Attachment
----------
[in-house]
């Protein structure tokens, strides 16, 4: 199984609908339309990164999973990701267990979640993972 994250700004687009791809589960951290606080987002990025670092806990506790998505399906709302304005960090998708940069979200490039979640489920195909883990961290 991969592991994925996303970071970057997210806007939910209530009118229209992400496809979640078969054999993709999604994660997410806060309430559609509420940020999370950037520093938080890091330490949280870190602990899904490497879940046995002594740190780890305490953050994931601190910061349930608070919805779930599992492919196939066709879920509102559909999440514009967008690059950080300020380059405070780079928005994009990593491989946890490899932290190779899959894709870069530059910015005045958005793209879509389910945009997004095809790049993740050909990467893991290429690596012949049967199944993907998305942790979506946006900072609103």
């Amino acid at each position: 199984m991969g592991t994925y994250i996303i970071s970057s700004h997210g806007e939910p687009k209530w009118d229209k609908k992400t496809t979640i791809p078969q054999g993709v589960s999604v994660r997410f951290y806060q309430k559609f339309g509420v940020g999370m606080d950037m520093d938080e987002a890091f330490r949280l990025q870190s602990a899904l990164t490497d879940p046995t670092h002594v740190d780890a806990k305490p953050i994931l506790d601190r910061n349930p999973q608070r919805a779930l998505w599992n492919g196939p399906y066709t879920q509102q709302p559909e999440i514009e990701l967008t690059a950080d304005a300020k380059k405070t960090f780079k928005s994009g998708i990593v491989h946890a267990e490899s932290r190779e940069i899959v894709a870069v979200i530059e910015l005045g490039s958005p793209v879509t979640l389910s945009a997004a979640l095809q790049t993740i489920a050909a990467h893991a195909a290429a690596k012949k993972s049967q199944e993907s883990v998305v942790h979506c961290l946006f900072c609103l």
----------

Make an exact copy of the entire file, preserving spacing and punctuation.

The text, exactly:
[in-house]
């Protein structure tokens, strides 16, 4: 199984609908339309990164999973990701267990979640993972 994250700004687009791809589960951290606080987002990025670092806990506790998505399906709302304005960090998708940069979200490039979640489920195909883990961290 991969592991994925996303970071970057997210806007939910209530009118229209992400496809979640078969054999993709999604994660997410806060309430559609509420940020999370950037520093938080890091330490949280870190602990899904490497879940046995002594740190780890305490953050994931601190910061349930608070919805779930599992492919196939066709879920509102559909999440514009967008690059950080300020380059405070780079928005994009990593491989946890490899932290190779899959894709870069530059910015005045958005793209879509389910945009997004095809790049993740050909990467893991290429690596012949049967199944993907998305942790979506946006900072609103």
């Amino acid at each position: 199984m991969g592991t994925y994250i996303i970071s970057s700004h997210g806007e939910p687009k209530w009118d229209k609908k992400t496809t979640i791809p078969q054999g993709v589960s999604v994660r997410f951290y806060q309430k559609f339309g509420v940020g999370m606080d950037m520093d938080e987002a890091f330490r949280l990025q870190s602990a899904l990164t490497d879940p046995t670092h002594v740190d780890a806990k305490p953050i994931l506790d601190r910061n349930p999973q608070r919805a779930l998505w599992n492919g196939p399906y066709t879920q509102q709302p559909e999440i514009e990701l967008t690059a950080d304005a300020k380059k405070t960090f780079k928005s994009g998708i990593v491989h946890a267990e490899s932290r190779e940069i899959v894709a870069v979200i530059e910015l005045g490039s958005p793209v879509t979640l389910s945009a997004a979640l095809q790049t993740i489920a050909a990467h893991a195909a290429a690596k012949k993972s049967q199944e993907s883990v998305v942790h979506c961290l946006f900072c609103l």